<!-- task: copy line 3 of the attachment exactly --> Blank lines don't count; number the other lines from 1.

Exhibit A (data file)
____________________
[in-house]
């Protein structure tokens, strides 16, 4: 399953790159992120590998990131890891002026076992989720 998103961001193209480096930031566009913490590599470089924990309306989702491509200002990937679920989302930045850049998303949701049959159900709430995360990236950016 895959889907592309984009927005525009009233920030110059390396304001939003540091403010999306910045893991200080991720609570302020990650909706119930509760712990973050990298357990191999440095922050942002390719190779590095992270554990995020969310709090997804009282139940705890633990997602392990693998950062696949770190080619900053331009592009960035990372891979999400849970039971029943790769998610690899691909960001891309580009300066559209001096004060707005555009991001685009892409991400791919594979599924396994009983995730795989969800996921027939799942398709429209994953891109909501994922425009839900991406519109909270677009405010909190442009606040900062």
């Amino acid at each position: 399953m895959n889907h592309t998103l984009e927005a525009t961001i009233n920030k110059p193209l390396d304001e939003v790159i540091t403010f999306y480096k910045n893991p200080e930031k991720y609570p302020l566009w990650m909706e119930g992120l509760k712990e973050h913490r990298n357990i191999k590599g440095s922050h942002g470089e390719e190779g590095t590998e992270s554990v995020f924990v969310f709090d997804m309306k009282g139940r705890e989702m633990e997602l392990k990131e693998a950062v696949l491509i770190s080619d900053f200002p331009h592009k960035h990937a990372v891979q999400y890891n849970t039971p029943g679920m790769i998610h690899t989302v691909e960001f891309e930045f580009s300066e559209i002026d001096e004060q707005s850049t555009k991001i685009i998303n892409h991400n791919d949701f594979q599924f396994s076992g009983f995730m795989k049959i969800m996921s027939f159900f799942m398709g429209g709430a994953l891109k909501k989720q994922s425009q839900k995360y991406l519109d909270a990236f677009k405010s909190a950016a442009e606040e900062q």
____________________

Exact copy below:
């Amino acid at each position: 399953m895959n889907h592309t998103l984009e927005a525009t961001i009233n920030k110059p193209l390396d304001e939003v790159i540091t403010f999306y480096k910045n893991p200080e930031k991720y609570p302020l566009w990650m909706e119930g992120l509760k712990e973050h913490r990298n357990i191999k590599g440095s922050h942002g470089e390719e190779g590095t590998e992270s554990v995020f924990v969310f709090d997804m309306k009282g139940r705890e989702m633990e997602l392990k990131e693998a950062v696949l491509i770190s080619d900053f200002p331009h592009k960035h990937a990372v891979q999400y890891n849970t039971p029943g679920m790769i998610h690899t989302v691909e960001f891309e930045f580009s300066e559209i002026d001096e004060q707005s850049t555009k991001i685009i998303n892409h991400n791919d949701f594979q599924f396994s076992g009983f995730m795989k049959i969800m996921s027939f159900f799942m398709g429209g709430a994953l891109k909501k989720q994922s425009q839900k995360y991406l519109d909270a990236f677009k405010s909190a950016a442009e606040e900062q």